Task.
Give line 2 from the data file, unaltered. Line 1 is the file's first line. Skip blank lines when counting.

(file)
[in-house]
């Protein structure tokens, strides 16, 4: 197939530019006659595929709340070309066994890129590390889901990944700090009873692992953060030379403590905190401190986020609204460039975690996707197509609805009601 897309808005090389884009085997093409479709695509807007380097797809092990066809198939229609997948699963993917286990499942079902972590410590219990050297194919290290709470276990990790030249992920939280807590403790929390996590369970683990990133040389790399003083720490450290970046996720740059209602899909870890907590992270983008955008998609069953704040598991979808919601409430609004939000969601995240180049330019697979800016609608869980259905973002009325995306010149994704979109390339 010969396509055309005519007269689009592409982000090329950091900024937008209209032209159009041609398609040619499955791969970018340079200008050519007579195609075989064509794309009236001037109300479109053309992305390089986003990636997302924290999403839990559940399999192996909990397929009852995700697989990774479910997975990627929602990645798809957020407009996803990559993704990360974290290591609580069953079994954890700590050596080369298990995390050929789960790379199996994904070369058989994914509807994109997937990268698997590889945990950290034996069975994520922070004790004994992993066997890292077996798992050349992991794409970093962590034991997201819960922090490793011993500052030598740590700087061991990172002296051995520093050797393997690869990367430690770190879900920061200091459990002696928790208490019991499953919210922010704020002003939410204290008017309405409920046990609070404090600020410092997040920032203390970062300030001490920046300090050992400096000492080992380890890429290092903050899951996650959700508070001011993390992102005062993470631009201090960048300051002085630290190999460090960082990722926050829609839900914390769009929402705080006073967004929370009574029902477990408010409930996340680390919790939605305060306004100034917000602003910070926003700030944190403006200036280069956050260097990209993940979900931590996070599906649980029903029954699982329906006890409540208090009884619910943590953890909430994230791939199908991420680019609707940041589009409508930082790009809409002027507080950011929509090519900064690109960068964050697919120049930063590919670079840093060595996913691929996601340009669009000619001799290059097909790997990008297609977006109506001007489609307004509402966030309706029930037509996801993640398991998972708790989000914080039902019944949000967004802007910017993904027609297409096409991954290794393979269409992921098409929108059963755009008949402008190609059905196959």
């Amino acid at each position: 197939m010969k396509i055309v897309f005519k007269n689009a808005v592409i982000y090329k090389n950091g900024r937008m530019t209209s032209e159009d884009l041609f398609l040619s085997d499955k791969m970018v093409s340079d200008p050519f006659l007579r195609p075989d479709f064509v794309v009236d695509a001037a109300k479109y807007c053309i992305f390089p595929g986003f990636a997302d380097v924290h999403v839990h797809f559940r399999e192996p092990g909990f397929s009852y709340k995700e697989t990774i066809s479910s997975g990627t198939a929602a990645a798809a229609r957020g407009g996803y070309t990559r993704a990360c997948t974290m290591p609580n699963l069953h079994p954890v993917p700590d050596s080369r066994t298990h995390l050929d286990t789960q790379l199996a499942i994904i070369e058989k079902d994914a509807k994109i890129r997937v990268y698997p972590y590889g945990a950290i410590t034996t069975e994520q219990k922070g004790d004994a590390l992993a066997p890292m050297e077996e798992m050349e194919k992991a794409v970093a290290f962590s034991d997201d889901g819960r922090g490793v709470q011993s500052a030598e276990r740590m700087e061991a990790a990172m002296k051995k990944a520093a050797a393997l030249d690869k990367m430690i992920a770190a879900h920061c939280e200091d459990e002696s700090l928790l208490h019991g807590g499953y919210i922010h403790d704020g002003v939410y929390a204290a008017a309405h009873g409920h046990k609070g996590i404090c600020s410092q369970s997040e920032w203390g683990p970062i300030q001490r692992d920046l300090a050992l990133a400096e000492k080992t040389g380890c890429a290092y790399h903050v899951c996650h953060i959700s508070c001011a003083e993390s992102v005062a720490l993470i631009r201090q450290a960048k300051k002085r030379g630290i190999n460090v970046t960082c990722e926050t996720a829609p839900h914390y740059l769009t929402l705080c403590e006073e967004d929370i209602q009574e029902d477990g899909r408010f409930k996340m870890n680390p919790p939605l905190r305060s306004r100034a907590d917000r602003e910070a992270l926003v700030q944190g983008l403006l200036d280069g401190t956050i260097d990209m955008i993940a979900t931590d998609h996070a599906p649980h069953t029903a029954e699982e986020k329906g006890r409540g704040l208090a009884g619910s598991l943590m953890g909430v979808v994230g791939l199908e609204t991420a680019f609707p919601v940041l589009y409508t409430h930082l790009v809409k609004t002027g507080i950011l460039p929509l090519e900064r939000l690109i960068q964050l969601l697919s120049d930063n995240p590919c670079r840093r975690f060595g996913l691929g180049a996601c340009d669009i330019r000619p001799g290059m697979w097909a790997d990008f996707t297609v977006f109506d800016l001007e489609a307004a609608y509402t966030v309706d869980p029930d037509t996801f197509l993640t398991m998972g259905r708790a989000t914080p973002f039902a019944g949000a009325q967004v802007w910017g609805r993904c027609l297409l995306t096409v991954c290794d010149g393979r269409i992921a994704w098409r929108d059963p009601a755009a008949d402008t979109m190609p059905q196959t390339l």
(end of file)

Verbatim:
């Protein structure tokens, strides 16, 4: 197939530019006659595929709340070309066994890129590390889901990944700090009873692992953060030379403590905190401190986020609204460039975690996707197509609805009601 897309808005090389884009085997093409479709695509807007380097797809092990066809198939229609997948699963993917286990499942079902972590410590219990050297194919290290709470276990990790030249992920939280807590403790929390996590369970683990990133040389790399003083720490450290970046996720740059209602899909870890907590992270983008955008998609069953704040598991979808919601409430609004939000969601995240180049330019697979800016609608869980259905973002009325995306010149994704979109390339 010969396509055309005519007269689009592409982000090329950091900024937008209209032209159009041609398609040619499955791969970018340079200008050519007579195609075989064509794309009236001037109300479109053309992305390089986003990636997302924290999403839990559940399999192996909990397929009852995700697989990774479910997975990627929602990645798809957020407009996803990559993704990360974290290591609580069953079994954890700590050596080369298990995390050929789960790379199996994904070369058989994914509807994109997937990268698997590889945990950290034996069975994520922070004790004994992993066997890292077996798992050349992991794409970093962590034991997201819960922090490793011993500052030598740590700087061991990172002296051995520093050797393997690869990367430690770190879900920061200091459990002696928790208490019991499953919210922010704020002003939410204290008017309405409920046990609070404090600020410092997040920032203390970062300030001490920046300090050992400096000492080992380890890429290092903050899951996650959700508070001011993390992102005062993470631009201090960048300051002085630290190999460090960082990722926050829609839900914390769009929402705080006073967004929370009574029902477990408010409930996340680390919790939605305060306004100034917000602003910070926003700030944190403006200036280069956050260097990209993940979900931590996070599906649980029903029954699982329906006890409540208090009884619910943590953890909430994230791939199908991420680019609707940041589009409508930082790009809409002027507080950011929509090519900064690109960068964050697919120049930063590919670079840093060595996913691929996601340009669009000619001799290059097909790997990008297609977006109506001007489609307004509402966030309706029930037509996801993640398991998972708790989000914080039902019944949000967004802007910017993904027609297409096409991954290794393979269409992921098409929108059963755009008949402008190609059905196959």